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Thursday, May 7, 2020

Assemblymembers David Chiu and Phil Ting and State Senator Scott Wiener sent a letter to California Labor Secretary Julie Su about the growing number of constituents unable to or have yet to receive unemployment benefits. The San Francisco delegation expressed concerns over delays in processing claims, causing needless financial strain on families. Members also encouraged the state to fix systemic computer problems and improve inefficiencies that could speed the time in which Califiornians receive their payments. You can read the entire letter here: EDD Letter to Secty Su May 2020 

Monday, May 4, 2020

Publication: CalMatters

Every first of the month, California’s past due rent bill gets bigger. 

As the state enters May sheltering in place for the seventh straight week to stop the spread of COVID-19, nearly 1 in 5 California workers have filed for unemployment, with millions more wondering if their next paycheck will actually materialize. 

A disproportionate share of the abruptly laid-off and underemployed are lower-wage renters, who were already struggling to afford the state’s sky-high housing costs before the pandemic shuttered the restaurants, retail stores and rideshare operations that employed them. 

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Assemblyman Phil Ting, Democrat from San Francisco and chair of the Assembly budget committee, says that some type of general public assistance bond floated on the November ballot could potentially be used to fund additional rental help while buttressing state coffers. But he cautioned the lion’s share of the money would have to come from Washington D.C. 

“It will have to primarily come from the federal government,” said Ting. “They have the ability to borrow money, and we don’t.” 

Billions of dollars from the federal CARES Act headed to California could conceivably be redirected for rental assistance, although experts say more rounds of federal funding will be necessary to meet the need in any meaningful way. Given Senate Republican Majority Leader Mitch McConnell’s comments on allowing states to pursue bankruptcy in lieu of additional federal support, Ting says he’s unconvinced that funding will be forthcoming. 

“I’m not confident the federal government can do anything at this point,” said Ting

Ting has his own proposal for rental help that doesn’t require a major infusion of state dollars: AB 828 would allow renters facing the prospect of eviction for non-payment of rent to petition the court for a 25% reduction in rent payments for the next year, with the renter making up missed rent in monthly 10% installments. The rent reduction would only proceed if the court determined renters were unable to afford rent because of COVID-19, and small landlords would have an opportunity to demonstrate their own financial hardship resulting from reduced rents.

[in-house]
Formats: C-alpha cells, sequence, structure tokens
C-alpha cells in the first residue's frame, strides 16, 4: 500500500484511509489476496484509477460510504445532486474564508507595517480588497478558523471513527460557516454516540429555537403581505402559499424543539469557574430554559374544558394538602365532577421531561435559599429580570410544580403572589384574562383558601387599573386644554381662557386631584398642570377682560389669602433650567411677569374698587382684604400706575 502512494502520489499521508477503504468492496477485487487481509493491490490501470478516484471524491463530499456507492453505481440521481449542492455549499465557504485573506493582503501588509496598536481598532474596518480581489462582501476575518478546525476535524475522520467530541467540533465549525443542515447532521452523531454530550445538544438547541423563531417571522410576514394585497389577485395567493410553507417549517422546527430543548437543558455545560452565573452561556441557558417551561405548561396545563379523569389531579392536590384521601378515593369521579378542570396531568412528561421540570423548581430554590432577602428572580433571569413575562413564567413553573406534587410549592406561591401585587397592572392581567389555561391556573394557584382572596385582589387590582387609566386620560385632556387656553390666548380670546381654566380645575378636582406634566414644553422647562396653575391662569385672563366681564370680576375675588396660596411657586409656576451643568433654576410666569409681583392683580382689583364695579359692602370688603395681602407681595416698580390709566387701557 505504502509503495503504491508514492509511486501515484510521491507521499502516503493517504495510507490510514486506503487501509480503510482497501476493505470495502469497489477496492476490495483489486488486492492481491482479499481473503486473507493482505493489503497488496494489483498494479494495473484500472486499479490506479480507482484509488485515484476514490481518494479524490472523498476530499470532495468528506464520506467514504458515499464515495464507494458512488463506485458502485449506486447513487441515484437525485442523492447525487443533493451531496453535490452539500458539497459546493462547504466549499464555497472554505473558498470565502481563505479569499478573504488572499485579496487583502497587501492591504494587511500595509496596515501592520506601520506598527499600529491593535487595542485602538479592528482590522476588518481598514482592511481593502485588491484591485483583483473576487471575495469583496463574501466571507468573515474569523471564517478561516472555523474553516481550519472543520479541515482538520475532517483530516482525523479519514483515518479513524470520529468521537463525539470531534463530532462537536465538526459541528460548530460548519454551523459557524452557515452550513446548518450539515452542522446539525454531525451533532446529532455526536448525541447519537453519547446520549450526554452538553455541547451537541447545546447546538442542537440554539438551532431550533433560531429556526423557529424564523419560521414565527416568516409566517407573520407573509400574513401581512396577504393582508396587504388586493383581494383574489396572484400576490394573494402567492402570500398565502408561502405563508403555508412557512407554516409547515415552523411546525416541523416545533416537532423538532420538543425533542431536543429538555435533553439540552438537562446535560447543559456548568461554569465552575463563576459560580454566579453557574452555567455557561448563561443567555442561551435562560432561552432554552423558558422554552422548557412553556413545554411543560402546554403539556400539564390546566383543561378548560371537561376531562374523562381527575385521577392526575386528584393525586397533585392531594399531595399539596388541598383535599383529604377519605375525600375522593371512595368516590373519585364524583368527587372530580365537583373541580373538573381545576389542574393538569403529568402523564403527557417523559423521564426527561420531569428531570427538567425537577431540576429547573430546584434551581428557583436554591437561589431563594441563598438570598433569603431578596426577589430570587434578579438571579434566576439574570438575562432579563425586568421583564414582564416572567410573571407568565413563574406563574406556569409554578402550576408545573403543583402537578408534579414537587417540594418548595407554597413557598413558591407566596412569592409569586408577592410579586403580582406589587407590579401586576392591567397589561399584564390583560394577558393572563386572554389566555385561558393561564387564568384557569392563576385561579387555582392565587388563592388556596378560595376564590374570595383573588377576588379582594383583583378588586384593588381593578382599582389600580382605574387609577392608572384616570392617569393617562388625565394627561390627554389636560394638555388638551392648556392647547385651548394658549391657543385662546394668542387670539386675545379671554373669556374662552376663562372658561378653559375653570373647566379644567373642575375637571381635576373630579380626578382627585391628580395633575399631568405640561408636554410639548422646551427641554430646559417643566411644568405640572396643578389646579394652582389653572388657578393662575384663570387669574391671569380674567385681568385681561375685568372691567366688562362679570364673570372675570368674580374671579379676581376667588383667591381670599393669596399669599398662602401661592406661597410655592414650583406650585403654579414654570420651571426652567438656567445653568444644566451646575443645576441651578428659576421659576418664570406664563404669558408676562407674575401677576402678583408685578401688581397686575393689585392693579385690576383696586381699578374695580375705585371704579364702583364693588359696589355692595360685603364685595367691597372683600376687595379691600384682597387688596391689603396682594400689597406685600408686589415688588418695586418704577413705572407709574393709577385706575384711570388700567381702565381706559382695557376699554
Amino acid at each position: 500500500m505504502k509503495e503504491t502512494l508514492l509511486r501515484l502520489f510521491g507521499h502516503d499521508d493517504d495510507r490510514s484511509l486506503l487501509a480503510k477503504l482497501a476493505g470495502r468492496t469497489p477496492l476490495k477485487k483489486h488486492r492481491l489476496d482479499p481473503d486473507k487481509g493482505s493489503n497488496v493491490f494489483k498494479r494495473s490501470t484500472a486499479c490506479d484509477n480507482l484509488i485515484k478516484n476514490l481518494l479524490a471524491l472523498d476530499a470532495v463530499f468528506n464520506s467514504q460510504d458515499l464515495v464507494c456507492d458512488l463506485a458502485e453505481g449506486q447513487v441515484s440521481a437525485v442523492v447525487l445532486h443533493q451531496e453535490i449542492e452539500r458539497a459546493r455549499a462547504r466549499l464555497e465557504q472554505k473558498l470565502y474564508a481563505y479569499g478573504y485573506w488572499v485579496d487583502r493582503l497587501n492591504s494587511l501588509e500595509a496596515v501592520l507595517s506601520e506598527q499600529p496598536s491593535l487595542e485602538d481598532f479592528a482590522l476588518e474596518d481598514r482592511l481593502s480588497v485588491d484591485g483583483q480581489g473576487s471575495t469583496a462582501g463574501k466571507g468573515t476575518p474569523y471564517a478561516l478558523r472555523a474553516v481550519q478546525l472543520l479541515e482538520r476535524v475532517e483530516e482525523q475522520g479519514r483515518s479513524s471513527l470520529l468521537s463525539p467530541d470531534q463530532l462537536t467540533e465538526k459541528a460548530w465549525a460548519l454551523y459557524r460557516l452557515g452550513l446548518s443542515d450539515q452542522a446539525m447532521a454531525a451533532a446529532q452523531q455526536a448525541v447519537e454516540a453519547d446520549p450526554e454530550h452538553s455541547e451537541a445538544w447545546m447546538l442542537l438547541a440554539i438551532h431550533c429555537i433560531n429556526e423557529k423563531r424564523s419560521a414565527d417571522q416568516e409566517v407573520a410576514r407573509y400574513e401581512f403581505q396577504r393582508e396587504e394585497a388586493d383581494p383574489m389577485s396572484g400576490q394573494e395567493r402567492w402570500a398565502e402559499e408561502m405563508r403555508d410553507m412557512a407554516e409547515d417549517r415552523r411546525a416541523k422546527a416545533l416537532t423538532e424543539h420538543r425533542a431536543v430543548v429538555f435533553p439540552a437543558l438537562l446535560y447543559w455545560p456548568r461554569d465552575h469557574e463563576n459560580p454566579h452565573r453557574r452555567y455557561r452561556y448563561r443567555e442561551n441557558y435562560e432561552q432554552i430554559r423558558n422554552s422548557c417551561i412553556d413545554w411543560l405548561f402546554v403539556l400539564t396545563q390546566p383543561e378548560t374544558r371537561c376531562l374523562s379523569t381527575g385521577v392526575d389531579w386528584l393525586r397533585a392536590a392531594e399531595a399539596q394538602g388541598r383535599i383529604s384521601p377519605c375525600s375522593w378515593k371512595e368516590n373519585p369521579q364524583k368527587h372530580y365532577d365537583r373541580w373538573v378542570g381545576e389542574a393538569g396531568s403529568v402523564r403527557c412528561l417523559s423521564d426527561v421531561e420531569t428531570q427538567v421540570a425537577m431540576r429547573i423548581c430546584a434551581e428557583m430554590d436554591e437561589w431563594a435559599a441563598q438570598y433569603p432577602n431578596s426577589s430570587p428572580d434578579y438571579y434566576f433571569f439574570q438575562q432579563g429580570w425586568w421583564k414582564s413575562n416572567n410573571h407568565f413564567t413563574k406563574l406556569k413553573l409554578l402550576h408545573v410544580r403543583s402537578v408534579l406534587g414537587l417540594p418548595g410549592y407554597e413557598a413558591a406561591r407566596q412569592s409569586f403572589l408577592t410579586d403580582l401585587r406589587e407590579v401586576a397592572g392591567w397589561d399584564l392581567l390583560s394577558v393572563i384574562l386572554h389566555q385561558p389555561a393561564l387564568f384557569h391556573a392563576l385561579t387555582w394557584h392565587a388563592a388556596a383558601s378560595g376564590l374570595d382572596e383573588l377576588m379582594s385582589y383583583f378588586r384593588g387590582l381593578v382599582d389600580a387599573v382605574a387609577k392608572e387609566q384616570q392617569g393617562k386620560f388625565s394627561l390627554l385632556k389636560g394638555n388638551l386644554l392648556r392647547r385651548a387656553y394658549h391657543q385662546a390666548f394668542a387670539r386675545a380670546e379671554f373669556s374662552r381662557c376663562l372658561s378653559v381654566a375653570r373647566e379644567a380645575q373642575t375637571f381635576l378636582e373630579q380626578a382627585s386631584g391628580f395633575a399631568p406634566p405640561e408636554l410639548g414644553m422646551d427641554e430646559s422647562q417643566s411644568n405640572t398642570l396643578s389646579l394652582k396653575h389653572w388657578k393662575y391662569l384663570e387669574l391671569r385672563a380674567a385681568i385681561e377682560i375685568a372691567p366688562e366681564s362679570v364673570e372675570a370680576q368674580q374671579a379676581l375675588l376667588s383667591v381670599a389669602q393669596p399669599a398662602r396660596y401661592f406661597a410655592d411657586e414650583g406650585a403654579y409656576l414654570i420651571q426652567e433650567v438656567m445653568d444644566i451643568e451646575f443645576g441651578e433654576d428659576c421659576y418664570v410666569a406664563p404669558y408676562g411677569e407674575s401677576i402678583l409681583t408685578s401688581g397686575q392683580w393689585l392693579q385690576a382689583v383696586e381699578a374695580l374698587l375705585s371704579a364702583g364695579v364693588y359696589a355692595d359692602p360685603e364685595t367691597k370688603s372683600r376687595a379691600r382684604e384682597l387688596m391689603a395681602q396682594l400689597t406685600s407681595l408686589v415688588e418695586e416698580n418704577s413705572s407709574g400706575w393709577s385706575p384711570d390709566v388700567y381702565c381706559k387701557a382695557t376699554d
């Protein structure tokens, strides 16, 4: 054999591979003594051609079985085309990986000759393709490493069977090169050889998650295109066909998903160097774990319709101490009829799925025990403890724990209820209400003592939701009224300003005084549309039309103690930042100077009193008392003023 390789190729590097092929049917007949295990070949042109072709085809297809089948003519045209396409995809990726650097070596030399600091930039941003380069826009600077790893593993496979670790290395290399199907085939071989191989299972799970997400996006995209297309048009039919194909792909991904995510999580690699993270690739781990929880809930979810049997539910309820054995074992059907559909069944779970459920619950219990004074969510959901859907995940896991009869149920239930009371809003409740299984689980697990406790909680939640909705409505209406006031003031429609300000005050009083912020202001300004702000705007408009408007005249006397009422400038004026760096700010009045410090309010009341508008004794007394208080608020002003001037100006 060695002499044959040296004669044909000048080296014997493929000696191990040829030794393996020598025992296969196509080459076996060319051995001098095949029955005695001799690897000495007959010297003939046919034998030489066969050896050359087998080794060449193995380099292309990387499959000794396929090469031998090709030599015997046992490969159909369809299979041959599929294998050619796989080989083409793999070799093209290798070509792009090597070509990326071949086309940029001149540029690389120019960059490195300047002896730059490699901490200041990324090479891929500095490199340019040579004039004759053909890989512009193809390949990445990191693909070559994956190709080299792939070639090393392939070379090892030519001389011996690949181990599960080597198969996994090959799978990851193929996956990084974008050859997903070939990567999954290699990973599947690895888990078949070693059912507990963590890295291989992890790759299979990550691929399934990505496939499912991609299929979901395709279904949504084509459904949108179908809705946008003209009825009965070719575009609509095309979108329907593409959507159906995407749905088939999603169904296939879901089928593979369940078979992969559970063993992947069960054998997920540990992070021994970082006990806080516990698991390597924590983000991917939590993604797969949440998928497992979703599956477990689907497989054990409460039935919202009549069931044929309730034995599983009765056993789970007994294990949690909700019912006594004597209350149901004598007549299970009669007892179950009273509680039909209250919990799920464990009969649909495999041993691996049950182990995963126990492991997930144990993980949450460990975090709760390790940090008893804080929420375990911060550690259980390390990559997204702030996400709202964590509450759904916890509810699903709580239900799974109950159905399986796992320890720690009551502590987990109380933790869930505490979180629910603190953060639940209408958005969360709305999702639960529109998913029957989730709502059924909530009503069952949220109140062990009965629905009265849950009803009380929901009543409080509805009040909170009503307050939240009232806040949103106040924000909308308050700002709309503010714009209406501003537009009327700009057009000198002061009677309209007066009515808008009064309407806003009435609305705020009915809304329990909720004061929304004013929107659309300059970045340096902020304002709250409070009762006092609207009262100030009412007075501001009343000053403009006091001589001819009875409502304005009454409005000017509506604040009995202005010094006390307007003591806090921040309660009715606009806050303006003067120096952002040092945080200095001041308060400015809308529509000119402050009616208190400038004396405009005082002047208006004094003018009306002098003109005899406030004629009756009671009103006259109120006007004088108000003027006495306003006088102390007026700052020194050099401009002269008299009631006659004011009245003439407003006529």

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Monday, May 4, 2020

Alice BulosSacramento – A beloved leader in the Bay Area’s Filipino community may soon have a highway segment named after her. The Assembly Transportation Committee today approved ACR 165, a resolution by Assemblymember Phil Ting (D-San Francisco) that designates the Daly City portion of State Route 35 as the Alice Peña Bulos Memorial Highway.

“Every May, we celebrate Asian Pacific Heritage Month to commemorate the important contributions Asian and Pacific Islander Americans have provided our country,” said Ting.  “With this in mind, it is my honor to recognize Alice Peña Bulos, who is considered the Godmother of Filipino American politics and empowerment.  Her career in community organizing epitomizes leadership not just in the Filipino community, but also throughout the state of California. I am proud to represent the district where Bulos’ activism was rooted and her legacy lives on.”

Bulos was born on March 31, 1930 in the Philippines. She received her bachelor’s and master’s degree in social and behavioral science at the University of Santo Tomas in Manila where she later served as professor and chair of the Department of Sociology.  In 1972, she and her family moved to San Francisco and later to Sacramento. Over the span of four decades, Bulos dedicated herself to empowering generations of Filipino Americans to amplify their voices through civic participation. Her influence includes serving on the Filipino American Caucus for the California Democratic Party, the National Filipino Women’s Network, and the National Asian Pacific Democratic Council.

“Throughout her life, ‘Tita Alice’ was committed to opening doors for young Fil-Ams who wanted to enter public service and politics but did not see themselves represented in those places of power. While she is no longer with us, her memory lives on in her family and the numerous friends, supporters, and pupils she inspired over her decades of service,” said the Filipino American Democratic Club of San Mateo County, whose members include Daly City and South San Francisco Council members, as well as other prominent San Mateo County Filipino American leaders.  

ACR 165 has a few more stops in the legislative process. If it’s signed into law, supporters may raise money for the cost of signage. Non-state funds are required for the creation of all memorial highway signs.

Photo Courtesy: Filipino American Democratic Caucus

Friday, May 1, 2020

Publication: Climate One Podcast

The COVID-19 recession has happened faster and hit deeper than most people could have imagined. Perhaps not surprisingly, the people most at risk in a shuttered economy are often the same people who are most vulnerable to the impacts of climate change. Assemblymember Phil Ting is among the guests for this episode.

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California state assemblyman member Phil Ting introduced a bill that would allow only zero emission passenger vehicles to be registered in the state starting in 2040.  That bill didn’t go very far and Ting pulled it when opposition arose from some surprising places.